Former Gov. Andrew Cuomo will not face criminal charges over two allegations of sexual misconduct despite there being "credible evidence," according to the top prosecutor in Westchester County, New York.

Mimi Rocah, the district attorney in the county north of New York City, announced Tuesday the conclusion of her investigation into accusations of inappropriate kissing by a state trooper who was assigned to the Democratic governor's protective detail and another woman who met Cuomo at an event.


"Our investigation found credible evidence to conclude that the alleged conduct in both instances described above did occur," Rocah said in a statement. "However, in both instances, my office has determined that, although the allegations and witnesses were credible, and the conduct concerning, we cannot pursue criminal charges due to the statutory requirements."

The news comes less than a week after the Nassau County's district attorney announced her office would not bring charges against Cuomo for allegations of inappropriate touching, though she said the allegation that Cuomo inappropriately touched a state trooper at Long Island's Belmont Racetrack in September 2019 was "credible [and] deeply troubling but not criminal under New York law."

Cuomo, 64, faces allegations of sexual misconduct by numerous women. New York Attorney General Letitia James conducted an investigation into the claims of 11 women and released a report on Cuomo that determined he sexually harrassed nearly a dozen women and created a hostile work environment.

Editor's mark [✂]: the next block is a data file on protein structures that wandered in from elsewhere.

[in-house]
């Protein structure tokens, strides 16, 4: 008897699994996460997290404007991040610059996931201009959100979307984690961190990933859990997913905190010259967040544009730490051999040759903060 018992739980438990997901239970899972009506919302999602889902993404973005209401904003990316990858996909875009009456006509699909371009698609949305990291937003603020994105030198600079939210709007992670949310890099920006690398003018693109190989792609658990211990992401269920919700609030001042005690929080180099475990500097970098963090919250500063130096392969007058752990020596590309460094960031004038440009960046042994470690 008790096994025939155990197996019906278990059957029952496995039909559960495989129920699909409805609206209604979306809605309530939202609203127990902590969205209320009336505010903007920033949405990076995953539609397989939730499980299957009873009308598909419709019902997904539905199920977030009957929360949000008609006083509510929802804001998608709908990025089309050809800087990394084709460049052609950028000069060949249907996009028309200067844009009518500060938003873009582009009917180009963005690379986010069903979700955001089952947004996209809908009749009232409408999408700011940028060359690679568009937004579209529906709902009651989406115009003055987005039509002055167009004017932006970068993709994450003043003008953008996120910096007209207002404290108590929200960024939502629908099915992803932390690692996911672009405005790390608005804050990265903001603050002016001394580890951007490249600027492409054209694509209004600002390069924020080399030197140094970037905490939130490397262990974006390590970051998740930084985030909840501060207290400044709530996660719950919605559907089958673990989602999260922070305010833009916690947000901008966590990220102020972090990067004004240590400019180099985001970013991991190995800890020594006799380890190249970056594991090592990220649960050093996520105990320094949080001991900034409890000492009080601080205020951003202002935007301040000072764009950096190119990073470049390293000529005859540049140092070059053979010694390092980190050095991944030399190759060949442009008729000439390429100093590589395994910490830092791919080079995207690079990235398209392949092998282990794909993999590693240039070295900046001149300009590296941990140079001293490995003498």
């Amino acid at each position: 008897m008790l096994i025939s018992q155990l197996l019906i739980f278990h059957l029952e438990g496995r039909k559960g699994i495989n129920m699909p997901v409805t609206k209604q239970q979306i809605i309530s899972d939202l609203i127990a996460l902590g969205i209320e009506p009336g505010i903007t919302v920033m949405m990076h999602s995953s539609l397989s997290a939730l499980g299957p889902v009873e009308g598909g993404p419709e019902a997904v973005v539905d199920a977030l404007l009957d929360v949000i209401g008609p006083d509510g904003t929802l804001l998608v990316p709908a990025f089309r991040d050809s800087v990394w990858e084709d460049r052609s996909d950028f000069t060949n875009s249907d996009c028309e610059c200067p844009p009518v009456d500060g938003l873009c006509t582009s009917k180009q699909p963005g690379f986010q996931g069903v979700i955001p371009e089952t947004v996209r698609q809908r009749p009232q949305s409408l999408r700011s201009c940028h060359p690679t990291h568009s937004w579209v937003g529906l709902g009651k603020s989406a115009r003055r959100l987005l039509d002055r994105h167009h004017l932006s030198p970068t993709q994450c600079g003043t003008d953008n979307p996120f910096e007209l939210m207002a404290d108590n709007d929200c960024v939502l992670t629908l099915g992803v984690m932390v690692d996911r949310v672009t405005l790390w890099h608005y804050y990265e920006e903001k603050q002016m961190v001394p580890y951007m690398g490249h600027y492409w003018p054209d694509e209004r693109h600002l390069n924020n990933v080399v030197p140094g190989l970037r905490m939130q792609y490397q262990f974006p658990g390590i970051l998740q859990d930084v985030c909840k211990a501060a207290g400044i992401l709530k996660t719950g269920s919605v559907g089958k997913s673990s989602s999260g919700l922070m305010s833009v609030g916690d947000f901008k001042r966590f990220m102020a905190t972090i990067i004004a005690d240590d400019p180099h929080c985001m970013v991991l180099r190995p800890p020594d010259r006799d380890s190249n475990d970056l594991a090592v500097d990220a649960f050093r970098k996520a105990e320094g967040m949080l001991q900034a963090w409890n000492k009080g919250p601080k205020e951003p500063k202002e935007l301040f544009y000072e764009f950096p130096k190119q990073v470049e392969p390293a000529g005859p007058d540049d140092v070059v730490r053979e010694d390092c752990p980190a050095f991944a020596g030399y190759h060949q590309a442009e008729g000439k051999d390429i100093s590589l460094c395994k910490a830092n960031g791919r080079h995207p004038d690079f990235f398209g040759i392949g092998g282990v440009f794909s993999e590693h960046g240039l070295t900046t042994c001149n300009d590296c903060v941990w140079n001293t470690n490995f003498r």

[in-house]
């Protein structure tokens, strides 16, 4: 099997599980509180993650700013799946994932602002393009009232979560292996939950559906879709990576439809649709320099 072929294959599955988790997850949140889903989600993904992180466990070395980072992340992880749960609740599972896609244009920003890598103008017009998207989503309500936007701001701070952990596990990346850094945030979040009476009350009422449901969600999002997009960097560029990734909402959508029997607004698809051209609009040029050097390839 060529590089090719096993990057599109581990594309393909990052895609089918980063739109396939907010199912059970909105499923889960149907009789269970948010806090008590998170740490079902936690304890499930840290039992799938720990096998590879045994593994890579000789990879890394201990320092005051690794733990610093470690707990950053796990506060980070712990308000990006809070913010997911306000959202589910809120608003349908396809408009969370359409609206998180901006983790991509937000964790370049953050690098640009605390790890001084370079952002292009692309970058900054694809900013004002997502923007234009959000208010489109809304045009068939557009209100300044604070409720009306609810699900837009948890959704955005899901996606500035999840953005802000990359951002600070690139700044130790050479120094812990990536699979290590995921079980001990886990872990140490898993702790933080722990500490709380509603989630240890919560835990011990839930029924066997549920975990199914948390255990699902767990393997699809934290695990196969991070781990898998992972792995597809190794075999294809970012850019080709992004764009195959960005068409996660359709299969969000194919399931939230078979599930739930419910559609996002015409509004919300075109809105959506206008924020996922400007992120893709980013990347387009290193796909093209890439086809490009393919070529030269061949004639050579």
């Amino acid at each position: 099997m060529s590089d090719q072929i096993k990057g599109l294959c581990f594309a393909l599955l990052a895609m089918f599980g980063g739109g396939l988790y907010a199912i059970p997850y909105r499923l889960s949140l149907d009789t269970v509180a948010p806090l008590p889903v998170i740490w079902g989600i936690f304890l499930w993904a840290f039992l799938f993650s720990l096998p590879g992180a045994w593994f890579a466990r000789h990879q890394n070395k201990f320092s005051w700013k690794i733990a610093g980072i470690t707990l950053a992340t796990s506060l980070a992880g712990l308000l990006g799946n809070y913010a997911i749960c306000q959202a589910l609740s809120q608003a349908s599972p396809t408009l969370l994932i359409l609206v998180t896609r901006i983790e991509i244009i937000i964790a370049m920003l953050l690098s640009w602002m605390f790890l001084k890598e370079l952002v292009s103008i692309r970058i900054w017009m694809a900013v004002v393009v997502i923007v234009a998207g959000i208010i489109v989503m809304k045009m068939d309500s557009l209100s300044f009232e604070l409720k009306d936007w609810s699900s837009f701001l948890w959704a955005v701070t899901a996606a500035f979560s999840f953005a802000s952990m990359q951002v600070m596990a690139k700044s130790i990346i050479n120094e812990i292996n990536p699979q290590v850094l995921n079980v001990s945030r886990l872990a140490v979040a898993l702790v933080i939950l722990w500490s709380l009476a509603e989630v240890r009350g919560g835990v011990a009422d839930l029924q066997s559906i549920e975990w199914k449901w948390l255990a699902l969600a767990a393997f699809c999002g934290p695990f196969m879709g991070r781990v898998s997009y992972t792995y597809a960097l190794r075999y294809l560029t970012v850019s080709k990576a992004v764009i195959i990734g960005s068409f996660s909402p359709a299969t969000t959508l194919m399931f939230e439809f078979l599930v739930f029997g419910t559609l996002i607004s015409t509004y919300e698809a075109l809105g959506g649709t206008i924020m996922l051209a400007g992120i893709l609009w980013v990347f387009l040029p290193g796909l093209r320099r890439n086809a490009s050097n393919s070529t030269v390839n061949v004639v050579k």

Under immense pressure, Cuomo resigned in August but has denied any inappropriate touching.

The trooper at the heart of Rocah's investigation, identified as "Trooper 1" in James's report on Cuomo, was part of the governor's detail at his home in Mount Kisco. He allegedly asked permission to kiss her on the cheek. She gave him permission in part because she was concerned about the ramifications of denying his request, according to Rocah.

The second woman claimed that Cuomo grabbed her arm and kissed her on the cheek without asking for permission. This took place at White Plains High School, Rocah said.


"We continue to recognize the bravery of the women and witnesses who have cooperated with law enforcement and we remain committed to supporting them and all survivors," Rocah said.

Although Cuomo would not face criminal charges, Rocah said her office is not necessarily absolving him of civil liability. She said civil liability in this case is "beyond the scope of a district attorney's jurisdiction."